I'll send you all my information when I figure it out. Sure is a PITA and time consuming when one doesn't have an automated assembly line.
 

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You have to be very careful with colour coding. Make spreadsheet or copious notes.

IIRC The pigtails that actually go into the blocks and plug into the LTO bms board under the cover have different wire colours to the connector that plugs into it at the other end.

I suggest just cut the number and type of harness connectors you need off the oem bundle with at least six inches of attached wire then make your own harness..

This diagram shows a basic CAN bus daisy chain setup. It might help clear up what is needed.
For simplicity I haven't shown the 12V power and ground for each block which also need to be connected.
Ignore the pin numbers etc I downloaded the diagram from the internet.

Forgetting about the temp sensor for now. Each LTO pigtail needs six wires.

CAN H IN
CAN H OUT
CAN L IN
CAN L OUT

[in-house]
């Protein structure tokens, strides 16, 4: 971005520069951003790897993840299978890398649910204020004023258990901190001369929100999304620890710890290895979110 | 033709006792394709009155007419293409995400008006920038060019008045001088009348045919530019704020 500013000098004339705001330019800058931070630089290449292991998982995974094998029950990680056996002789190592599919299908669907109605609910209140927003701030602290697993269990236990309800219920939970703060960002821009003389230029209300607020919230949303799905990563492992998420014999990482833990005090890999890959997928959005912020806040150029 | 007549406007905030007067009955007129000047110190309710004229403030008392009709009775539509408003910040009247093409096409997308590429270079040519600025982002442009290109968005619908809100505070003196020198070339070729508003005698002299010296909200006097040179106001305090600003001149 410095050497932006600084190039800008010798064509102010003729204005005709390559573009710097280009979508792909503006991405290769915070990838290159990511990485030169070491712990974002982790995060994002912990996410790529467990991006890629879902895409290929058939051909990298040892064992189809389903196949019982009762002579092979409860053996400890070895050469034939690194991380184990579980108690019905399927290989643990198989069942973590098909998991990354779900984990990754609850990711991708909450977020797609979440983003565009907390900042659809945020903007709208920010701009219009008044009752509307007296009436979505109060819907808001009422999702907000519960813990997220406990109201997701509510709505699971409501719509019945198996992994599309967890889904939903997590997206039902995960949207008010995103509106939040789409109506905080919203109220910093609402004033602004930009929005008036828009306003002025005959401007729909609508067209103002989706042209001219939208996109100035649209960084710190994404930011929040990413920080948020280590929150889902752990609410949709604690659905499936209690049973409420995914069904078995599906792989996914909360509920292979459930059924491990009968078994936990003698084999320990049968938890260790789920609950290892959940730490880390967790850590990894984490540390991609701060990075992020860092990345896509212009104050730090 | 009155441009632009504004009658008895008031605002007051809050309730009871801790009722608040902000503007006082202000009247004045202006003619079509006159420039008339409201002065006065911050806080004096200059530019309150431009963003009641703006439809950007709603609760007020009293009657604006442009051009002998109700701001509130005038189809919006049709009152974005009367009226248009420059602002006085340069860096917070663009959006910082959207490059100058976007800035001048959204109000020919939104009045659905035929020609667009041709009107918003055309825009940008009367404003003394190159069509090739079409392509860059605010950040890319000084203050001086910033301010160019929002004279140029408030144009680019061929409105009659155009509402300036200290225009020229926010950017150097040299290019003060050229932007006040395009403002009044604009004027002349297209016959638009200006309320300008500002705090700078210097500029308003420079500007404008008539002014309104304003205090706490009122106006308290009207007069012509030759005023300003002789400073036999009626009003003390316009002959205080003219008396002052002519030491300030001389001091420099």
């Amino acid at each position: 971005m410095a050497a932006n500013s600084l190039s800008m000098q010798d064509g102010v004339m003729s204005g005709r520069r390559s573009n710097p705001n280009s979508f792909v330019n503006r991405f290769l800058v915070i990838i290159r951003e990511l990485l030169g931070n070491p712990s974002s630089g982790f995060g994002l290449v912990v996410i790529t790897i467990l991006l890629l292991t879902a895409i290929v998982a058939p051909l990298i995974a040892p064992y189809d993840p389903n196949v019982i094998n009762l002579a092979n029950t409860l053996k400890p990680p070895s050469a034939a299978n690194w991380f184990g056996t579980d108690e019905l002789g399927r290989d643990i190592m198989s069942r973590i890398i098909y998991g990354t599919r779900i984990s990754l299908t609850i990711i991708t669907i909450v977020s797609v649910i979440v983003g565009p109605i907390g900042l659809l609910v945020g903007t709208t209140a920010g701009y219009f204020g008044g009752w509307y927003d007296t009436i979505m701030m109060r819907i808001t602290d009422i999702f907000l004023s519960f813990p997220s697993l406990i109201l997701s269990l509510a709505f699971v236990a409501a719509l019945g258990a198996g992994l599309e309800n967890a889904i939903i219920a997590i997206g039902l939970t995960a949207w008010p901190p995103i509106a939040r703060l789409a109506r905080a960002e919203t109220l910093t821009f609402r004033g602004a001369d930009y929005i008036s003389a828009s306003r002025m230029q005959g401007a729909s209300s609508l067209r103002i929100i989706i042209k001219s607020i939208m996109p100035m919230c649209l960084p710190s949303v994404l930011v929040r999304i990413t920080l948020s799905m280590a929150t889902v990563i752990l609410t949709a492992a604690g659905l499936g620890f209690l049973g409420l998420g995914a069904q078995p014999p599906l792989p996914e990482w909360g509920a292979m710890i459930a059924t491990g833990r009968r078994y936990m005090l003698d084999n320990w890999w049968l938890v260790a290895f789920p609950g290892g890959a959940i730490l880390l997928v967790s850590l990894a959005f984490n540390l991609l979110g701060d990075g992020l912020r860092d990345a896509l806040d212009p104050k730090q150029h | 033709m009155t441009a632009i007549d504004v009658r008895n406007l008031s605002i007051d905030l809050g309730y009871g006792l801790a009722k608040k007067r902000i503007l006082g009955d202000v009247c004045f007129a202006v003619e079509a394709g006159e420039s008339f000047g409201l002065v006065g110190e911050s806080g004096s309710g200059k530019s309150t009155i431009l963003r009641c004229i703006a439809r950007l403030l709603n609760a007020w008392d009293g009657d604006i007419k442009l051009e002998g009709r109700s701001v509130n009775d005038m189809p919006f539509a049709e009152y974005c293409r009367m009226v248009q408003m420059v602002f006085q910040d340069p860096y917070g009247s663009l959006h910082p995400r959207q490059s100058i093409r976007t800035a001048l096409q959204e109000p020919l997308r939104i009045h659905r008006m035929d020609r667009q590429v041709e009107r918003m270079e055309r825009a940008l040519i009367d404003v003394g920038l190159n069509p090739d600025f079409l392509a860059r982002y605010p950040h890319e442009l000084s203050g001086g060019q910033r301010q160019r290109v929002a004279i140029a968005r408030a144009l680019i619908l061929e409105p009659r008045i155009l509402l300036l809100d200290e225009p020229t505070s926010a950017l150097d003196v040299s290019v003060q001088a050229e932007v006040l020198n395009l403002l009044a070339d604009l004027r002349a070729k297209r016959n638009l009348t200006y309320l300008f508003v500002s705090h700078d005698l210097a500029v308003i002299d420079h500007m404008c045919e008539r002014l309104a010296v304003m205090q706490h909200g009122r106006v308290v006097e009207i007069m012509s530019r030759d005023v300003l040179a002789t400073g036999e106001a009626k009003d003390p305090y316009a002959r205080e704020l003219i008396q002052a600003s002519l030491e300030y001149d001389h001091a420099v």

12V+
GND

84662
 

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Discussion Starter #15
I'm aware of everything you've mentioned. I do have copious notes. It'd be interested in the answer to my original question of the specific connectors, and I understand you probably don't know
 

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Discussion Starter #16
Can I assume that all Red and Black wires within the harness don't get connected to anything since they power the Sensor Circuit board which is not being used? Do you see any future possibility for powering this board?
 

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The sensor circuit board?

The LTO BMS boards needs power not just the CAN H & L lines.
They all need +12V and GND (Red & Black)
 

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Starting to get the OBDIIC&C sorted now for the LTO connections and sorting out my LTO harness etc.
I want it to all remain as plug and play as possible.

I have finished two CAN enabled OBDIIC&C devices. I will be adding three extra wires to the OEM OBDII Socket.

1) CAN H Pin 10
2) CAN L Pin 11
3) Relay Control Pin 8

I'll run these extra wires back to the IPU for connection as required.
The CAN wires will be a twisted pair.